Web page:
My apologies for just blurting out this revelation, as it will certainly come as news to most middle school civics classes. Sorry boys and girls, but ordinary Americans can be just as stupid when assembled into groups as they can be when left to their own devices-- often even more so. And sprinkling them with feel-good "justice-is-blind" and "the-people's-choice" fairy dust can't turn their occassional pig's-ear decisions into silk purses.

I only mention this because we are again in the midst of one of these exercises in mass decision making. Don't get me wrong, I prefer democracy over any other form of governance I've studied. My only point is that it's far from infallible -- which I admit, is the biggest "duh" you'll hear today.

Already this process is showing signs of trouble. Our herd of Democratic voters appears to have, again, grazed it's way into a patch of locoweed. Yes, I'm bellyaching about Hillary's alleged "come back," Tuesday night. And about all the nonsense those victories unleashed. And because, against all odds, there's a growing possiblity it can result in sending another Republican to the White House in November. .

Here's why I think the Democratic Party's herd of voters may not be leading us to the White House, but a cliff -- again. Here are my five reasons for believing so:

1) A good place to begin is to examine just who may have engineered Hillary's "comeback" in Texas and Ohio. Ask yourself why you think America's preeminent right-winger would want to help Hillary and hurt Obama.

Rush Limbaugh takes credit for Hillary's support

March 5, 2008 - Chicago Tribune: Conservative talk show host Rush Limbaugh claimed at least partial credit today for Hillary Clinton's victories in Texas and Ohio.

Limbaugh spent much of his show Monday exhorting Republican listeners to cross over and vote in the Democratic primary for Hillary Clinton to prevent Democrats from unifying around Barack Obama as Republicans have done around John McCain....“What we did, if we did anything, is to create a bunch of chaos in the Democrat Party and it worked,” Limbaugh said.

The latest numbers show Clinton won by about 3 percentage points in Texas and 10 points in Ohio. Exit polls of voters in the two states found most Republicans who crossed over and voted in the Democratic primary voted for Obama. (Full Story)

When Rush Limbaugh is your biggest booster, you gotta wonder.

2) After Hillary's twin victories Tuesday night she floated the possibility of a Hillary/Obama ticket. Of course she'd love that, since it would bring in the young and well-educated voters now supporting Obama.

(Polls show that Hillary's support comes largely from the less educated, blue-collar Democratic party demographic. Not that's there's anything wrong with that.. but it should raise at least some question in the minds of voters. Call me an eliltist but, who would you chose to make a life and death decision for you -- well-educated people or not-so well educated people. But I digress)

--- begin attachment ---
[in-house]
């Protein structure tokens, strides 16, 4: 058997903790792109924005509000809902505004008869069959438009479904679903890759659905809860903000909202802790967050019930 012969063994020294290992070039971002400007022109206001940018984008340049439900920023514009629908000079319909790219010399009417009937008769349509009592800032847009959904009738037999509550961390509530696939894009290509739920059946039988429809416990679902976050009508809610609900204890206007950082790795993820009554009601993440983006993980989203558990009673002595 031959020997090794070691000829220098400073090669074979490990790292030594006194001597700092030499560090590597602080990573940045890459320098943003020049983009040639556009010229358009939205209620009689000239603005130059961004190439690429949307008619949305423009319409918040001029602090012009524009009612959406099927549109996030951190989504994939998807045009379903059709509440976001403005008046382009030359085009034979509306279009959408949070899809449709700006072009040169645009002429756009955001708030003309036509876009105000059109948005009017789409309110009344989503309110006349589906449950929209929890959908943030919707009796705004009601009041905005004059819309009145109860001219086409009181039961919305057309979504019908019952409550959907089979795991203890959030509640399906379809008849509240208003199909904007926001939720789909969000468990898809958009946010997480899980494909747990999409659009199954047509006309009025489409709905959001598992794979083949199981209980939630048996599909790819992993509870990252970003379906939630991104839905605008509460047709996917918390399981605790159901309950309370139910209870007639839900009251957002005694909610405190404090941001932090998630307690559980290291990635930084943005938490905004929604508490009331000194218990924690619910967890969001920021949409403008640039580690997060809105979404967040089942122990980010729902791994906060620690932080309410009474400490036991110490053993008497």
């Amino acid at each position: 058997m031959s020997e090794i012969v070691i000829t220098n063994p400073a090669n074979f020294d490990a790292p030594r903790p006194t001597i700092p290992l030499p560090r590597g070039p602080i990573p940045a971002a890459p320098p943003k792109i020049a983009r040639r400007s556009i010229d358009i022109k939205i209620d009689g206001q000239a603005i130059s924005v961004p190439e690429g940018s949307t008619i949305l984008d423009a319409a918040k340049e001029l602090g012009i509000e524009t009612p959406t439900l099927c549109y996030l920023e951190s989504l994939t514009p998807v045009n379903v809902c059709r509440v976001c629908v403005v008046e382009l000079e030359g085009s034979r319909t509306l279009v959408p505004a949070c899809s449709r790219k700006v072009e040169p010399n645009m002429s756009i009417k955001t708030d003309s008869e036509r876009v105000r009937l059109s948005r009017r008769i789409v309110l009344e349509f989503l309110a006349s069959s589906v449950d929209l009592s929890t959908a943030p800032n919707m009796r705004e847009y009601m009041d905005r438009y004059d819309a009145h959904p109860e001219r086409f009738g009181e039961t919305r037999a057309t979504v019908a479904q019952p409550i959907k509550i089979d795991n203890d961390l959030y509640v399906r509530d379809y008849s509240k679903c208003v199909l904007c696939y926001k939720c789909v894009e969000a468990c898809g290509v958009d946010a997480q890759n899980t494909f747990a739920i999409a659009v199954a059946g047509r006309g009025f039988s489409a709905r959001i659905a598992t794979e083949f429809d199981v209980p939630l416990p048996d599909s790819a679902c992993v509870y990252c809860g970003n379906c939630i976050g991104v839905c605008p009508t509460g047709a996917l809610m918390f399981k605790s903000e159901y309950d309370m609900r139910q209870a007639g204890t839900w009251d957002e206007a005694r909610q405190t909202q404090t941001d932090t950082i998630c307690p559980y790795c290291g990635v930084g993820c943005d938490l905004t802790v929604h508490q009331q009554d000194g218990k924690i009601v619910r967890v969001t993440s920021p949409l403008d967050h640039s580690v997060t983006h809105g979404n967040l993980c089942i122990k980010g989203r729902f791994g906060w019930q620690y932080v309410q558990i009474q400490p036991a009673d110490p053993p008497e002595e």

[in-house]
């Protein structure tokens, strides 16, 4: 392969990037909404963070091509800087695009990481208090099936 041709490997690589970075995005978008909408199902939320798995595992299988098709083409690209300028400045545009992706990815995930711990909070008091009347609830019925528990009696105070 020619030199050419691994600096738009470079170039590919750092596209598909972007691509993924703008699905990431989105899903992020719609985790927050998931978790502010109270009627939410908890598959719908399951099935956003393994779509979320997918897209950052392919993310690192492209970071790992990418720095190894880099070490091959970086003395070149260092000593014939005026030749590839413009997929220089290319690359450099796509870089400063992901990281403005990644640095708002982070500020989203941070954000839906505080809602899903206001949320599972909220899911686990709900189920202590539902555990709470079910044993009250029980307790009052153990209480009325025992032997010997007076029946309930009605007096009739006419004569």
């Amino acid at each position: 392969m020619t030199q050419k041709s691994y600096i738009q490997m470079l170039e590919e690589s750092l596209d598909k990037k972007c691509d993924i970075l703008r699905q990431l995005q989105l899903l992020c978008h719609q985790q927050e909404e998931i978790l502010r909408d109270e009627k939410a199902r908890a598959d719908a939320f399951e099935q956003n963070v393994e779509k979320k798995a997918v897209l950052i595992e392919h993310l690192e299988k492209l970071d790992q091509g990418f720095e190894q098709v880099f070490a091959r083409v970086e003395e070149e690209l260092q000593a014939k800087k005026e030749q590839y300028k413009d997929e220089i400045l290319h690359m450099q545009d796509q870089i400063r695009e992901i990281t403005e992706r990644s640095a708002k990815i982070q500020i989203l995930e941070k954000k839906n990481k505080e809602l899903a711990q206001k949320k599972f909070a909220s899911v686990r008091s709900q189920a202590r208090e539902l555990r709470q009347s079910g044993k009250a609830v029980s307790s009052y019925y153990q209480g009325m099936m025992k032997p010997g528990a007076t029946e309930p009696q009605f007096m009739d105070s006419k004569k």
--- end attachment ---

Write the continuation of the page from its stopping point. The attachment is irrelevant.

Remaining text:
The idea that Obama would serve as Hillary's Veep is beyond ridiculous. In fact, I can't think of any serious person who would want the VP post under Hillary. Why? Because they would not BE the Vice President in-fact -- Bill Clinton would be the de-facto VP, huddling nightly in the WH family quarters with the President.

A Vice President Barack Obama would be rendered ridiculous, a figure of ridicule and jokes. I just don't see him, or any other serious person, putting themselves in such an untenable, career killing, humiliating situation. Period. Think about it.

3) A race between Barack Obama and John McCain would be a contest between the politics and policies of the future v, the politics and policies of the past. If you like the war in Iraq, great, McCain will give you more of the same. If you liked tax cuts for the rich, he'll give us more of that too. If you liked seeing wages fall, John W. McCain will accomodate.

If you want something completely different, vote for Obama.

But what if Hillary is the nominee instead? A race between Hillary Clinton and John McCain would be far less of a choice. Sure there would be policy differences, but trying to change policy with the politics of the past will yield more of the same in Congress -- more rancor, game playing, passive-aggressive behavior on steroids -- just same old, same old.

Hillary takes pride in describing herself as "a fighter," and I'll give her that. But fighting is what we've had in Washington since Newt Gingrich took over as House Minority Whip from Dick Cheney in 1989. Fighting works for Republicans. Republicans like nothing better than to throw some red meat on the floor and create a brawl over it creating a wedge issue they can use agianst Democrats in the next election. It's a classic fascist political tactic -- and it works.

All of which says to me that the last freaking thing we need now is another "fighter" in the damn White House. We need a calm communicator who is not easily lured into a a fight with every knuckle-dragging conservative bully who taunts them.